Steve Earle knew he had to make Guy, when Guy Clark died of lymphoma at the age of seventy-six in 2016, because he’d already made a record for Townes Van Zandt. “I knew when Guy died that I’d have to make a record because I don’t want to run into that motherfucker on the other side having made Townes’s record and not made his…I am not taking any chances.”
Earle doesn’t take a lot of chances on Guy, why should he with source material as good as Clark’s, and a band as hot as The Dukes. Earle voice is huskier than Clark’s, but that just adds to the gravitas. Playing it straight makes sense, especially on a song like ‘L.A. Freeway’, detailing Clark’s move to Texas. Amidst moments sentimental and sympathetic, there’s room for less tearful recollections, “Say goodbye to the landlord for me, that son of a bitch has always bored me.”
The breadth of material that Clark created over the course of five decades is legendary. Earle and The Dukes are up to the job of recreating that work, from foot stompers like ‘Sis Draper’, to the ache and heartbreak of ‘She Ain’t Going Nowhere’. Steve understands the dynamics Clark used ‘Desperadoes Waiting For A Train’ to illustrate the painful end of a relationship that’s taken on meaning over the years, and how things change, “to me he’s one of the heroes of this country, so whys he all dressed up like them old men?” And ‘The Randall Knife’ Earle again shows how Clark’s memories created men impossible to forget.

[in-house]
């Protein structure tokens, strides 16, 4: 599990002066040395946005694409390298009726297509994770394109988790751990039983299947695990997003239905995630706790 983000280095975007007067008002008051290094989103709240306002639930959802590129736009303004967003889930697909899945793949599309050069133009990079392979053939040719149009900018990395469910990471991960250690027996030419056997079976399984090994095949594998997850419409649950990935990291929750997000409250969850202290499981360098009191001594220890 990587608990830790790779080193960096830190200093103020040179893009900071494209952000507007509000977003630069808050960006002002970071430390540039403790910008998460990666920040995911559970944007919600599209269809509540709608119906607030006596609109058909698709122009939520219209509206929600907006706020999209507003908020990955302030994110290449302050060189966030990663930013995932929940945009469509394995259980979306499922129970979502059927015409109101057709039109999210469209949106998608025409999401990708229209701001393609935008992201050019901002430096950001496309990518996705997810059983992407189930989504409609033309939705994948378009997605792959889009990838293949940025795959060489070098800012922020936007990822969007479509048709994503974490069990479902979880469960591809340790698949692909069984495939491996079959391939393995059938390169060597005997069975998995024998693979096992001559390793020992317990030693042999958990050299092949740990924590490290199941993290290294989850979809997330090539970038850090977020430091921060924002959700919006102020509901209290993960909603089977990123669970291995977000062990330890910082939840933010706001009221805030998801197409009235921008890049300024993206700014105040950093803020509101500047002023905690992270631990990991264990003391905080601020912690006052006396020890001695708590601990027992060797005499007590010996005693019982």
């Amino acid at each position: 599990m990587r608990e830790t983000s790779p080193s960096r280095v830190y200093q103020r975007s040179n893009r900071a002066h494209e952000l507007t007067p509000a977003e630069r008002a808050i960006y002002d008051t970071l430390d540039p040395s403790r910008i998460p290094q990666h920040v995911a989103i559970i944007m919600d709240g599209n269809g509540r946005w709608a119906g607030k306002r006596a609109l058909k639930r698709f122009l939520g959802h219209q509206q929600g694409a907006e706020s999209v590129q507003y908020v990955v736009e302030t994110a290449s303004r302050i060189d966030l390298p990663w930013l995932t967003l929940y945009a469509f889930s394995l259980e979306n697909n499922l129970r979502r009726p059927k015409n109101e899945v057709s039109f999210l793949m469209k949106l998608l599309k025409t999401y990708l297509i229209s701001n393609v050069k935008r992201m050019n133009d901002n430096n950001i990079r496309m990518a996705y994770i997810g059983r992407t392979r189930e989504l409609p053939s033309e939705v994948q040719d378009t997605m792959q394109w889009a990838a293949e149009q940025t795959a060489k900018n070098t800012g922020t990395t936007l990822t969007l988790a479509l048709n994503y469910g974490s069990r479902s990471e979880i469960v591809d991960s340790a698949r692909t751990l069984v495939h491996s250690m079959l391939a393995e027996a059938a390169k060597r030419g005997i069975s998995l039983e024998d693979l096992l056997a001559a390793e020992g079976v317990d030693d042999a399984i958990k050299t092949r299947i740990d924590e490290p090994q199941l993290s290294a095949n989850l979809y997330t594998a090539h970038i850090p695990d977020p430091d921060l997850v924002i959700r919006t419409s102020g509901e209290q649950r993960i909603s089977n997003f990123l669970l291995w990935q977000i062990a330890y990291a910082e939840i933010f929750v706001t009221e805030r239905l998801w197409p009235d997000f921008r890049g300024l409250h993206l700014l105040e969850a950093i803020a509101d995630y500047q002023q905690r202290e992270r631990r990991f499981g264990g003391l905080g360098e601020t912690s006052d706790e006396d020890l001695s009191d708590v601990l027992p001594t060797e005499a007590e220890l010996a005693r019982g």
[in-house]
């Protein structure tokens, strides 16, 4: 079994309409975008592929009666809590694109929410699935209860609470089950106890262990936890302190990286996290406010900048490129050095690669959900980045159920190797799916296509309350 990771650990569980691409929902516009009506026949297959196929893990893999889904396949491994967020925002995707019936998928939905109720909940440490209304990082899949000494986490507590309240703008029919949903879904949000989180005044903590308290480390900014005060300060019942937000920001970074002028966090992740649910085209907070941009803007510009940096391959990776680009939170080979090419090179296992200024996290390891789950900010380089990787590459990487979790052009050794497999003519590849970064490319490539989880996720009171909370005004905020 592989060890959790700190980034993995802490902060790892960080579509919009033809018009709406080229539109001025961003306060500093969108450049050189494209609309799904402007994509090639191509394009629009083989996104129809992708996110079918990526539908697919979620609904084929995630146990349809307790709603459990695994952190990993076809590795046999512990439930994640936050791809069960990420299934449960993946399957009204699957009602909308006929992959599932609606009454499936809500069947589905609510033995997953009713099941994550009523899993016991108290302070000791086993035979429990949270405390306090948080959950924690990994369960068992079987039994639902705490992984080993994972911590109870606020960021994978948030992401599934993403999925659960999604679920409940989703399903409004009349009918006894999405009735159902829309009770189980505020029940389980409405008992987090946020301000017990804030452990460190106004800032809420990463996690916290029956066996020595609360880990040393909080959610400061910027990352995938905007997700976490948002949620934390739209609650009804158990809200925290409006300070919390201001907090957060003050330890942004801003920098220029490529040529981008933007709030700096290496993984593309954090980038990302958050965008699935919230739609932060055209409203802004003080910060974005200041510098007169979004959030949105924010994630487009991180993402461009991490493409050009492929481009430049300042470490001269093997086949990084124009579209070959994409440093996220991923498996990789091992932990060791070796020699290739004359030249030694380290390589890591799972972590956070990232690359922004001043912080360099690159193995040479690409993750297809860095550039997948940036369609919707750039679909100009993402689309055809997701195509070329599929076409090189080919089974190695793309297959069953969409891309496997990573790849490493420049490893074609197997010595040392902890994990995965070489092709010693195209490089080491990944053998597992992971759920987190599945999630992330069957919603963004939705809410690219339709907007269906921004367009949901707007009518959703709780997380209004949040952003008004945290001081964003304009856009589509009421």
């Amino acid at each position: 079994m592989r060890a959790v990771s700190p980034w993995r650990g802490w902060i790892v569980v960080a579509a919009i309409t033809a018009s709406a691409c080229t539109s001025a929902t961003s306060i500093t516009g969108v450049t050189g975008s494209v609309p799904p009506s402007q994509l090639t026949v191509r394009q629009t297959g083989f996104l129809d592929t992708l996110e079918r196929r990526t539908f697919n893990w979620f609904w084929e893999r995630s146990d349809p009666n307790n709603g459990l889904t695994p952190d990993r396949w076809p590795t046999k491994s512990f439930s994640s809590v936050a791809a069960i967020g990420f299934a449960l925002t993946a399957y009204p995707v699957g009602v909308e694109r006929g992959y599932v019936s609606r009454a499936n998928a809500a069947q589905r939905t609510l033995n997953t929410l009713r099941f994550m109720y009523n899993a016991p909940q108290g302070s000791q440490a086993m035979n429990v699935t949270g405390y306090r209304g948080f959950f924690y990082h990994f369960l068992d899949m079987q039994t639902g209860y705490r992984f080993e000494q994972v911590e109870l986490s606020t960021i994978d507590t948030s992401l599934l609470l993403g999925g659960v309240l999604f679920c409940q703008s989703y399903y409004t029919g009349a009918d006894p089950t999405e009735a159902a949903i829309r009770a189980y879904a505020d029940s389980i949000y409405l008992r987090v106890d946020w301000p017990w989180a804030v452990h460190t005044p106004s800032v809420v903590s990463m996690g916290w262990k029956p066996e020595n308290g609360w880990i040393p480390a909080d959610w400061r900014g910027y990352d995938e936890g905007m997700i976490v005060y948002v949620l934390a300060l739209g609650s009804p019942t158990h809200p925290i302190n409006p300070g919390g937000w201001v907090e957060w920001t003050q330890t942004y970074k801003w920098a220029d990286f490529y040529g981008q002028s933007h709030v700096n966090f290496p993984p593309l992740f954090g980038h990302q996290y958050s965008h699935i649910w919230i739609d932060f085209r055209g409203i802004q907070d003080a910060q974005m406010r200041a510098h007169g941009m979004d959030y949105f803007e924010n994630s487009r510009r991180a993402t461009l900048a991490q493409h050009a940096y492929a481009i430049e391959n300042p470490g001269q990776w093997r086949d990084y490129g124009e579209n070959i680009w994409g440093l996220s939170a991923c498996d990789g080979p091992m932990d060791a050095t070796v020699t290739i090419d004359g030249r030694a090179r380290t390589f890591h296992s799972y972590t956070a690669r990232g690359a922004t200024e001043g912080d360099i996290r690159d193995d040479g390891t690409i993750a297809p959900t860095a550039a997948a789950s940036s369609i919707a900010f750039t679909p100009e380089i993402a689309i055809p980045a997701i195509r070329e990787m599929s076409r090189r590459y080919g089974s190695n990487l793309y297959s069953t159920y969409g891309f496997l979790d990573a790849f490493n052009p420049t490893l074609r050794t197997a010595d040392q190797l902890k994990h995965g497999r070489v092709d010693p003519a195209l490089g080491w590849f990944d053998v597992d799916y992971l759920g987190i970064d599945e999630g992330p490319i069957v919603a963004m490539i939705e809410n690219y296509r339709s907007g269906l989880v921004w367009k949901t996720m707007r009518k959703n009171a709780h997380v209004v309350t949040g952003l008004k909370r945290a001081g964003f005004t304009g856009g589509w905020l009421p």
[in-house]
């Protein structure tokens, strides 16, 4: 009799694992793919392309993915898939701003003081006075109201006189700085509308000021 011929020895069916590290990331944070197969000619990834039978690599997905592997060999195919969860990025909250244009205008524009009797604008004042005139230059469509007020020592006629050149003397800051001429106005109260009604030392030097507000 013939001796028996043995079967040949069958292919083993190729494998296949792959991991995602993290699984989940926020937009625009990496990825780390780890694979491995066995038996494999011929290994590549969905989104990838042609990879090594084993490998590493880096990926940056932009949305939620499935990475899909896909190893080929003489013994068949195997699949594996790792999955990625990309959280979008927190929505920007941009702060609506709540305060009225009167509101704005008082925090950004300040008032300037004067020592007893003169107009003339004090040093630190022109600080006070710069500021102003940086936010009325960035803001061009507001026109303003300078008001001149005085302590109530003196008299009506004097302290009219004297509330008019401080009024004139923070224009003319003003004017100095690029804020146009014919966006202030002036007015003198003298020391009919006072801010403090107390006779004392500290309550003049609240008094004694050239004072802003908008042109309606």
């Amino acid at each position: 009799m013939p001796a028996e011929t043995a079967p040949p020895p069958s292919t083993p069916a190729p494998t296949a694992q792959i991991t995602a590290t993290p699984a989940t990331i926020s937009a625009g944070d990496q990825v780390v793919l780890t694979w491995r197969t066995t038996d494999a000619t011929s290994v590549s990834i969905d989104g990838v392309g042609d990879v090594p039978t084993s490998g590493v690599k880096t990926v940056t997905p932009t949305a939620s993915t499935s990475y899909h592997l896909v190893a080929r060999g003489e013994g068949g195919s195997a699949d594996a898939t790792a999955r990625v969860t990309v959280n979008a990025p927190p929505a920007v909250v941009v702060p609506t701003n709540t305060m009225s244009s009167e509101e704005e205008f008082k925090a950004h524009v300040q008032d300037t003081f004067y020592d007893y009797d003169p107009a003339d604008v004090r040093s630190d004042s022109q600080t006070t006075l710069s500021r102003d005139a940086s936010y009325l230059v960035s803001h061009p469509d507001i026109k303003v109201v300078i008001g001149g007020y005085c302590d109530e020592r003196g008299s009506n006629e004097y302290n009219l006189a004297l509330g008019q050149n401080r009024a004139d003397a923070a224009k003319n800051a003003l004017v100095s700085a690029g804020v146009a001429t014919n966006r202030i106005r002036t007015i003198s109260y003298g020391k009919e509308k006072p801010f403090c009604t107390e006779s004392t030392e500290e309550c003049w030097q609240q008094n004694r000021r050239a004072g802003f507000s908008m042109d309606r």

Guy Clark had been singing for years when he made his first record back in 1975, and Steve Earle was there, just twenty years, old singing harmonies, and playing bass in his touring band. In the intervening years Earle learned his own lessons, from seven marriages to six women, to spending time in prison and dealing with his own demons, but with The Dukes he has done justice to the legacy of Guy, making an album as unforgettable as the music of his mentor.